Letter | Published:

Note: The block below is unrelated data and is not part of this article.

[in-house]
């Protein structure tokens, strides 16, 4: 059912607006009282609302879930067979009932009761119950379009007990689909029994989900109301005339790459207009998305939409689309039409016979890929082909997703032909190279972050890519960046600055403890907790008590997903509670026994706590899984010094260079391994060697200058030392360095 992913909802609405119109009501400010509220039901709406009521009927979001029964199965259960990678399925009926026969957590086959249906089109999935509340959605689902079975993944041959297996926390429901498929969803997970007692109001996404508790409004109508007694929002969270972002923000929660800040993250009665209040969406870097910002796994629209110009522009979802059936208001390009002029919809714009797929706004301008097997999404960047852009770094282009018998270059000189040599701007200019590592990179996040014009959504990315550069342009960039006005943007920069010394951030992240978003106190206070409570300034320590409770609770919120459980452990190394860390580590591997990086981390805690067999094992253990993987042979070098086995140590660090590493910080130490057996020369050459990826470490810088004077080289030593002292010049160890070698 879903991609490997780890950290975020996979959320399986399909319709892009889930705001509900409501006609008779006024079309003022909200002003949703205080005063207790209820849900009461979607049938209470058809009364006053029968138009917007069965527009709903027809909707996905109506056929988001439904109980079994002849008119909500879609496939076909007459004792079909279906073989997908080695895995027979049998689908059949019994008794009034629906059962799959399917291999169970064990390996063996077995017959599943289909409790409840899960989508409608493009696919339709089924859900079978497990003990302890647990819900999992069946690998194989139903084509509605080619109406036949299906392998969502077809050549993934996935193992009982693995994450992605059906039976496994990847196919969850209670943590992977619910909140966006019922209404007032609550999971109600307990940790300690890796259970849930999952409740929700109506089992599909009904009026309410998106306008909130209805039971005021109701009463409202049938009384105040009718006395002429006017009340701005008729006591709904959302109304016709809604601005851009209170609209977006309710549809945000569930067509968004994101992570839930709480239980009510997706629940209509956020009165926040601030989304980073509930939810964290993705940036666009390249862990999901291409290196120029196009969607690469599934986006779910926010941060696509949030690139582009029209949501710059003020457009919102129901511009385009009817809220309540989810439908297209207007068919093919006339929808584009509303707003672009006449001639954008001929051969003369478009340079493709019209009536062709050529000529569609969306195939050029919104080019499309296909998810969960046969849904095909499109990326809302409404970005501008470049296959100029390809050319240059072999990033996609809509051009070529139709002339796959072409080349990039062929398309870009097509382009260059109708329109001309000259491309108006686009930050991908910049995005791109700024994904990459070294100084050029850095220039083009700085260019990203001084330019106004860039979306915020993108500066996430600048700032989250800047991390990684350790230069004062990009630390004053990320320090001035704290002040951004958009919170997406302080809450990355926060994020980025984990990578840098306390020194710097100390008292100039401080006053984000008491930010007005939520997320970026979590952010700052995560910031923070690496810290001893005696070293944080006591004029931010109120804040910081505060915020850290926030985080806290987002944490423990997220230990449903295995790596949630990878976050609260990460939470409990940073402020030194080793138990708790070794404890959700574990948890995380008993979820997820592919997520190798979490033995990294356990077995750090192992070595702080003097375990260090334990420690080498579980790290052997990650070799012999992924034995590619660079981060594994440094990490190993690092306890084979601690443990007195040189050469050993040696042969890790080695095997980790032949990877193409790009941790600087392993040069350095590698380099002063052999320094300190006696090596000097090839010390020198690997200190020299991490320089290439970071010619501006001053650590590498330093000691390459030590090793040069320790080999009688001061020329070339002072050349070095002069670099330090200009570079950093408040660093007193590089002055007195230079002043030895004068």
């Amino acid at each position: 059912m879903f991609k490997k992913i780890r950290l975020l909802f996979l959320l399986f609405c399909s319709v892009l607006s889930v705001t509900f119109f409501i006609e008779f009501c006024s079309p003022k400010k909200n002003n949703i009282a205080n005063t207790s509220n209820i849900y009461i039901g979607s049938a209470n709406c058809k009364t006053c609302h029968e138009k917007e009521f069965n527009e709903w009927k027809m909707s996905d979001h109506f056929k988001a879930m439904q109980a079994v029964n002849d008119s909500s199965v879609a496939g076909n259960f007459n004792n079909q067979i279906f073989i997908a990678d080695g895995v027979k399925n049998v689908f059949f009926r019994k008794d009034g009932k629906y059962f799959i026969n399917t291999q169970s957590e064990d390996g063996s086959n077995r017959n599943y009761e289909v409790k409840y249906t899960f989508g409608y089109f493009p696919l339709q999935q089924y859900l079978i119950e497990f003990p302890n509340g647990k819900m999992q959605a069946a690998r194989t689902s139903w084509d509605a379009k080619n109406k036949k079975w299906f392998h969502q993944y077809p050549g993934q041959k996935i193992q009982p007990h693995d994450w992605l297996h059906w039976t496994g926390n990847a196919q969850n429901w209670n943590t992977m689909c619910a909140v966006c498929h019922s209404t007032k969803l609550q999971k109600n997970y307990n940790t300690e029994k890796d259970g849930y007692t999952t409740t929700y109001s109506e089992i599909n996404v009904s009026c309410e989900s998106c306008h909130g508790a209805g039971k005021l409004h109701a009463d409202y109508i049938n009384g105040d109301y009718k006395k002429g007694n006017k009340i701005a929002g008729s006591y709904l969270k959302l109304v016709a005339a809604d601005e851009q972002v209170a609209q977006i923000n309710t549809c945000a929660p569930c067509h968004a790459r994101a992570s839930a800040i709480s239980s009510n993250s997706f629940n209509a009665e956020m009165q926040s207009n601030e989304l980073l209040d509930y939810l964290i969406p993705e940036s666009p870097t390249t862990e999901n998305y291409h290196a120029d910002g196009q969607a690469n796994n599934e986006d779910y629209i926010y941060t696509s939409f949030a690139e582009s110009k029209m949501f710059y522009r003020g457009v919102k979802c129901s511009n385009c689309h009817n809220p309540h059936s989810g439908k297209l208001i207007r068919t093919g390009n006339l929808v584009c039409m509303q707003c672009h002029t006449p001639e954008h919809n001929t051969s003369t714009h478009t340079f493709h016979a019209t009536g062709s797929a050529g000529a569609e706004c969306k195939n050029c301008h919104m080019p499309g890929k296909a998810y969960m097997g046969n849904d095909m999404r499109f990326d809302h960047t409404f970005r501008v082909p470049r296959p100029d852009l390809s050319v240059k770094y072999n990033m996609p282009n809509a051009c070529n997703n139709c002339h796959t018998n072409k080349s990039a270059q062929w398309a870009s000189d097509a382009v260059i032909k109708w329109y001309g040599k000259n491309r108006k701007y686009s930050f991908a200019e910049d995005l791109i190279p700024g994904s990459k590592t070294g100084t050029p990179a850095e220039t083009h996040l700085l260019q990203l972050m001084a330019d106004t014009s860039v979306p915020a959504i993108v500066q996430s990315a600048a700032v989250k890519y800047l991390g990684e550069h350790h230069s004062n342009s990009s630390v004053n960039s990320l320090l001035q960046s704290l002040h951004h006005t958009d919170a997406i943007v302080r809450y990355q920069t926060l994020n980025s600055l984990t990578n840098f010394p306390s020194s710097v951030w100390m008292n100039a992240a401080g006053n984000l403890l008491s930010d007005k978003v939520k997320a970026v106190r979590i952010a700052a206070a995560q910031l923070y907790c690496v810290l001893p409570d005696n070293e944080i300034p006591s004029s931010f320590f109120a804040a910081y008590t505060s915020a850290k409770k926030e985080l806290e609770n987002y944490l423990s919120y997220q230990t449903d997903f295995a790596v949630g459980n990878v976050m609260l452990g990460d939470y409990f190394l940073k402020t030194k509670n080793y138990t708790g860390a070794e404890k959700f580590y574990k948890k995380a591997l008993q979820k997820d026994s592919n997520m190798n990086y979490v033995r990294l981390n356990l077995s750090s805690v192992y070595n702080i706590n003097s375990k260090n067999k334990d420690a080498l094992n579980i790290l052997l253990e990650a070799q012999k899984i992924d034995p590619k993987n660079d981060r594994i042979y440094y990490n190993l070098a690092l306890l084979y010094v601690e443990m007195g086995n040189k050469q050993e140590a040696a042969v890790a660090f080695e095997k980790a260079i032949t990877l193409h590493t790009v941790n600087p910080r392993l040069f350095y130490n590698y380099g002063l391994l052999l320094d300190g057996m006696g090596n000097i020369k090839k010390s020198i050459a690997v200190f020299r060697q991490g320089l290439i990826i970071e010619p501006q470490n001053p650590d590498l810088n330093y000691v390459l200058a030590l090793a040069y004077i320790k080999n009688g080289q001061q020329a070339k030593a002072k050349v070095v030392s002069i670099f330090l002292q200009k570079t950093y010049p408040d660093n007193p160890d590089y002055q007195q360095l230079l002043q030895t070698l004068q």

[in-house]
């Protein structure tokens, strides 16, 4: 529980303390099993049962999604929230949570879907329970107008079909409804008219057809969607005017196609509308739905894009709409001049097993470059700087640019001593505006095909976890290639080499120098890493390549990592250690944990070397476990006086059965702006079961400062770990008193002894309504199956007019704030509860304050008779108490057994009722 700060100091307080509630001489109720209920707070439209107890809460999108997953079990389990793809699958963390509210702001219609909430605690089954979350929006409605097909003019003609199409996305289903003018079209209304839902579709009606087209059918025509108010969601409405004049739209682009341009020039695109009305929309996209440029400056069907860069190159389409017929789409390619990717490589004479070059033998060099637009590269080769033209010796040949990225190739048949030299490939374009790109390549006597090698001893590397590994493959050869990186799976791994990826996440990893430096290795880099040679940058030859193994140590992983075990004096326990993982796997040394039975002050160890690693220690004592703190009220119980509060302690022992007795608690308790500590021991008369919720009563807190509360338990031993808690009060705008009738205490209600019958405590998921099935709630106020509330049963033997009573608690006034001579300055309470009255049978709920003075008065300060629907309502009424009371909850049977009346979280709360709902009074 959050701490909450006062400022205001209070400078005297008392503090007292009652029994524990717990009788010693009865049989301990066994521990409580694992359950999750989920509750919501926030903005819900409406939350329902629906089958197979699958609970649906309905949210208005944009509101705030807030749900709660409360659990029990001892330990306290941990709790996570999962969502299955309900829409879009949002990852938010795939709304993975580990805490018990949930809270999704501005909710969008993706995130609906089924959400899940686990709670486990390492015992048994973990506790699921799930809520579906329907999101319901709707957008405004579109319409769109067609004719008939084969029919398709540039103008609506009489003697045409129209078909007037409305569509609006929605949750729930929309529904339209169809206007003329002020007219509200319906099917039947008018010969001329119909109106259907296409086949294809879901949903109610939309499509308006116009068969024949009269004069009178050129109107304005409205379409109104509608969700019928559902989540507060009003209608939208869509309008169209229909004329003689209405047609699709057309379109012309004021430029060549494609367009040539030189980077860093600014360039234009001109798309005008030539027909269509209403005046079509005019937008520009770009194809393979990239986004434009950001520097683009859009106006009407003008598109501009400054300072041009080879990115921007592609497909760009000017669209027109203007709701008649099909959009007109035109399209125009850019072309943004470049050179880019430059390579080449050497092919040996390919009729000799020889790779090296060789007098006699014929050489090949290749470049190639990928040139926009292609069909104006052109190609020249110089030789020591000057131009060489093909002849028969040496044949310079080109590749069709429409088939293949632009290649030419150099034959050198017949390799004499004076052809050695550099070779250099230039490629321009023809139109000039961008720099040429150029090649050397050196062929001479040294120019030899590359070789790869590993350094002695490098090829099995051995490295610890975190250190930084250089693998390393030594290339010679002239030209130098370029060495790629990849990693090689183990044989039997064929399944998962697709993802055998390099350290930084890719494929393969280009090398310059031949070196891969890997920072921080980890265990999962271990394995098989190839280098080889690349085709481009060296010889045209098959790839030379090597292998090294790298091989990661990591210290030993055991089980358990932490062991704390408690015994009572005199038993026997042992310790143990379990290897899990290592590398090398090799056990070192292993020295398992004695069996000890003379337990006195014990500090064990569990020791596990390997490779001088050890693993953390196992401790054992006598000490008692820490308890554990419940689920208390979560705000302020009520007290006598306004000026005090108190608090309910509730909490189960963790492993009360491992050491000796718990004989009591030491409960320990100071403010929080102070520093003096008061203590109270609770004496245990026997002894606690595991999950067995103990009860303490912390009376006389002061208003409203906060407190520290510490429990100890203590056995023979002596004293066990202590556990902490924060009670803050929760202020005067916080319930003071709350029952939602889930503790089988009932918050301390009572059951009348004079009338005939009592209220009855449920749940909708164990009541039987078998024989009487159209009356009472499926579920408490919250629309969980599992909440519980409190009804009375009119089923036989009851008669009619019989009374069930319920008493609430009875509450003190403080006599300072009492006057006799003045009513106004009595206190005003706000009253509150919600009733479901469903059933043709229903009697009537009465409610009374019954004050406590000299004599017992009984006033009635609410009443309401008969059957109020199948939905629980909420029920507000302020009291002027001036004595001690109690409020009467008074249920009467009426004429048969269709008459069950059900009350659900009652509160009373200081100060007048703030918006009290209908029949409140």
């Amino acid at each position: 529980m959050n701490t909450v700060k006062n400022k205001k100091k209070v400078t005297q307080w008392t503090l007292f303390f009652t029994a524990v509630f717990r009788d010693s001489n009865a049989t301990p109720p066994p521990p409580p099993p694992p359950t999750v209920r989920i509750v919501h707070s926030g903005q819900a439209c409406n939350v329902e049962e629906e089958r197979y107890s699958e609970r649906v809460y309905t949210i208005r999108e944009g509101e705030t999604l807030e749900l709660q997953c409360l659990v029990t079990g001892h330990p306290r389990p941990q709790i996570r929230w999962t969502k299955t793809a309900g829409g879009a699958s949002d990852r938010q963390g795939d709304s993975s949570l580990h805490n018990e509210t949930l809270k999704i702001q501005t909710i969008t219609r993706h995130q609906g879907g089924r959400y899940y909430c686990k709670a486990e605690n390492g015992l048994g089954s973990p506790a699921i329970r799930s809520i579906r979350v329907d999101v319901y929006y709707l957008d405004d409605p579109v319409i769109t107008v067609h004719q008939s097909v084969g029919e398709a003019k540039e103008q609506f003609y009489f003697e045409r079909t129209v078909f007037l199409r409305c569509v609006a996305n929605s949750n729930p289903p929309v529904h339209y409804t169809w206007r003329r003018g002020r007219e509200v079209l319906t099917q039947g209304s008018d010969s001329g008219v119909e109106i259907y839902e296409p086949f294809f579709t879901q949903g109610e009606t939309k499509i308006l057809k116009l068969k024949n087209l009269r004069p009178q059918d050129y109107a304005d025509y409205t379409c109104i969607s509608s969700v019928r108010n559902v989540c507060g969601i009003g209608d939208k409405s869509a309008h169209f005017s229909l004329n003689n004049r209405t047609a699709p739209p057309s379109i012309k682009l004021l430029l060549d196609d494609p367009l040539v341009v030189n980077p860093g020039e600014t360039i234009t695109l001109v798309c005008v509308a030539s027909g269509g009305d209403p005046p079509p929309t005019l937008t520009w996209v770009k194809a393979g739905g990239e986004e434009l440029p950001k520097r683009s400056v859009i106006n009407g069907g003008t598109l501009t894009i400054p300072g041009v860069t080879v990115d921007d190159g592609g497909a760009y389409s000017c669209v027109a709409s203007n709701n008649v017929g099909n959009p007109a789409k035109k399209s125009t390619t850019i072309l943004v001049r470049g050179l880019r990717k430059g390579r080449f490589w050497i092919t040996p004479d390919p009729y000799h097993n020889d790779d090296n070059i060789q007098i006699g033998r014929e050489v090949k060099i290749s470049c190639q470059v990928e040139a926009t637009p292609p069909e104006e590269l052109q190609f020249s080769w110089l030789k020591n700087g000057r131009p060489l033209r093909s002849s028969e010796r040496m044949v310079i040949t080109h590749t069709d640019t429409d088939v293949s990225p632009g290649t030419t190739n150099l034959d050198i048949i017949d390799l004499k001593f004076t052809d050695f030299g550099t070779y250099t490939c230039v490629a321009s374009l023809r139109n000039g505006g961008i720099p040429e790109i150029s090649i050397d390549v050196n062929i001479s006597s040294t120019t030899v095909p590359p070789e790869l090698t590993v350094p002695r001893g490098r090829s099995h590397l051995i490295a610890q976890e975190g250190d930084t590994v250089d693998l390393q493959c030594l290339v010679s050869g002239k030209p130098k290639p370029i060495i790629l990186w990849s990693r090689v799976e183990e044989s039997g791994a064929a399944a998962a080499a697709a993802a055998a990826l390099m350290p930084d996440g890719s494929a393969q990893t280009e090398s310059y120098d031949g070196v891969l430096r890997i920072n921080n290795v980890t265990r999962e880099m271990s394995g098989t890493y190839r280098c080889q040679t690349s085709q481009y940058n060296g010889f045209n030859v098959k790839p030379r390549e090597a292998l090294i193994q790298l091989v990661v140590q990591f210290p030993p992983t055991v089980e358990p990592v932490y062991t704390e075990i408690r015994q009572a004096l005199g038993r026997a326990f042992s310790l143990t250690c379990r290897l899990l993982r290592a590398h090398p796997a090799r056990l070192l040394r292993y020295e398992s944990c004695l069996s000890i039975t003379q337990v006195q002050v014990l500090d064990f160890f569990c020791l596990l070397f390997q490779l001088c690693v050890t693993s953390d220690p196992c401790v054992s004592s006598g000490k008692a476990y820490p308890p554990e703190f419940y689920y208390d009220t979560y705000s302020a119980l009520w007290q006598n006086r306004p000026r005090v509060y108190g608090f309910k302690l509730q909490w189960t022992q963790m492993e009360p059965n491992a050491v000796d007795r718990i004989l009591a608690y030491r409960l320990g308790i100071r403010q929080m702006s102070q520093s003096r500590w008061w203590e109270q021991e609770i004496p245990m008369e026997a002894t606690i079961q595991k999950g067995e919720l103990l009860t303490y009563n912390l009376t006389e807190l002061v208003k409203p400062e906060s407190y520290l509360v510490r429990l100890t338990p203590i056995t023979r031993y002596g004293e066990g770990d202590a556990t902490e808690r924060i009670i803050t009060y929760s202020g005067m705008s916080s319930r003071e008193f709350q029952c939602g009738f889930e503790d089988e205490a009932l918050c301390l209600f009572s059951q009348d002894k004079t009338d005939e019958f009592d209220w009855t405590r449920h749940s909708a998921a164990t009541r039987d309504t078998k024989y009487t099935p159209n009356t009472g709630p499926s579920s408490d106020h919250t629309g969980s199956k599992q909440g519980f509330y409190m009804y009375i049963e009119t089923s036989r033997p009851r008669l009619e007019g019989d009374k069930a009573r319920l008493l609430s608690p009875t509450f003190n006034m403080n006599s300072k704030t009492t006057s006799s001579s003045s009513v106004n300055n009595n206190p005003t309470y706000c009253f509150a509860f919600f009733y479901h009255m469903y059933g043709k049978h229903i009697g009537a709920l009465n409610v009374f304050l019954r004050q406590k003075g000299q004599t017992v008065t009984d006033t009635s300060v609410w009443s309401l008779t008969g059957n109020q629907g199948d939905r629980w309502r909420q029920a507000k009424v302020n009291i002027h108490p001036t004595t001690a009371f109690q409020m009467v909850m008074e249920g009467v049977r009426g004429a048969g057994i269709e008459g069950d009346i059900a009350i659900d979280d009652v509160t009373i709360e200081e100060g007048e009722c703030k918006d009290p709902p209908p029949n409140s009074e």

I WAS forcibly struck the other day by the analogy between the beds of plastic clay (called here pipe-clay) which are every-where met with interstratified with the different drifts of wash-dirt, river-sand, &c., in the tin-mines about this country, and what was then to be seen in our own mine here. The mine had been under water for about a month. On pumping the water out, we discovered a layer of particularly fine, soft mud, four inches in depth, of about the consistency of cream. It is evident that any animal or vegetable substance dropping into this layer would sink through it and rest on the bottom. The pipe-clay contains no fossils except portions of trees which rest on the bed beneath it. Now, from the evidence before me here, I am led to the conclusion that the beds of pipe-clay were formed under like circumstances as these. The old torrents which brought the drift down from the mountains were undoubtedly continually changing their paths as they traversed the valleys, being dammed by accumulations of timber and boulders, thus causing the diversified and mixed-up appearance of the beds, some of them containing huge trees and heavy stones: these are the beds which contain the richest deposits of tin ores, others being beds of fine quartz sand, with beds of materials graduated between the two descriptions, and the beds of pipeclay interspersed. These last vary considerably in depth. I have seen them all thicknesses between one inch and twenty feet.

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